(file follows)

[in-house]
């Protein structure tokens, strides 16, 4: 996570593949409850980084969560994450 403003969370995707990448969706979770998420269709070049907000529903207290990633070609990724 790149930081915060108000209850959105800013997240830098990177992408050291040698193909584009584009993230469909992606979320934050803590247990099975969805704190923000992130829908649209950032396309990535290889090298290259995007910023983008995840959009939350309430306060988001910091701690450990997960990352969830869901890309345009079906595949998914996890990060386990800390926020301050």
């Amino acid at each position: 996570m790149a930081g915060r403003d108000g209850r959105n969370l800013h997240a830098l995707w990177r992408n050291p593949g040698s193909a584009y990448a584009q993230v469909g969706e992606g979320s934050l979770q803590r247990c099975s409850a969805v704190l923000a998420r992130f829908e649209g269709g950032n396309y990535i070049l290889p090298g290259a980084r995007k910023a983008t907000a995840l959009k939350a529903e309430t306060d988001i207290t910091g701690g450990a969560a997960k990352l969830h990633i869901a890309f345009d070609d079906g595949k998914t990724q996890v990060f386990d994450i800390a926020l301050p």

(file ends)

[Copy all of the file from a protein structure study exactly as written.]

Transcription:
[in-house]
């Protein structure tokens, strides 16, 4: 996570593949409850980084969560994450 403003969370995707990448969706979770998420269709070049907000529903207290990633070609990724 790149930081915060108000209850959105800013997240830098990177992408050291040698193909584009584009993230469909992606979320934050803590247990099975969805704190923000992130829908649209950032396309990535290889090298290259995007910023983008995840959009939350309430306060988001910091701690450990997960990352969830869901890309345009079906595949998914996890990060386990800390926020301050």
């Amino acid at each position: 996570m790149a930081g915060r403003d108000g209850r959105n969370l800013h997240a830098l995707w990177r992408n050291p593949g040698s193909a584009y990448a584009q993230v469909g969706e992606g979320s934050l979770q803590r247990c099975s409850a969805v704190l923000a998420r992130f829908e649209g269709g950032n396309y990535i070049l290889p090298g290259a980084r995007k910023a983008t907000a995840l959009k939350a529903e309430t306060d988001i207290t910091g701690g450990a969560a997960k990352l969830h990633i869901a890309f345009d070609d079906g595949k998914t990724q996890v990060f386990d994450i800390a926020l301050p």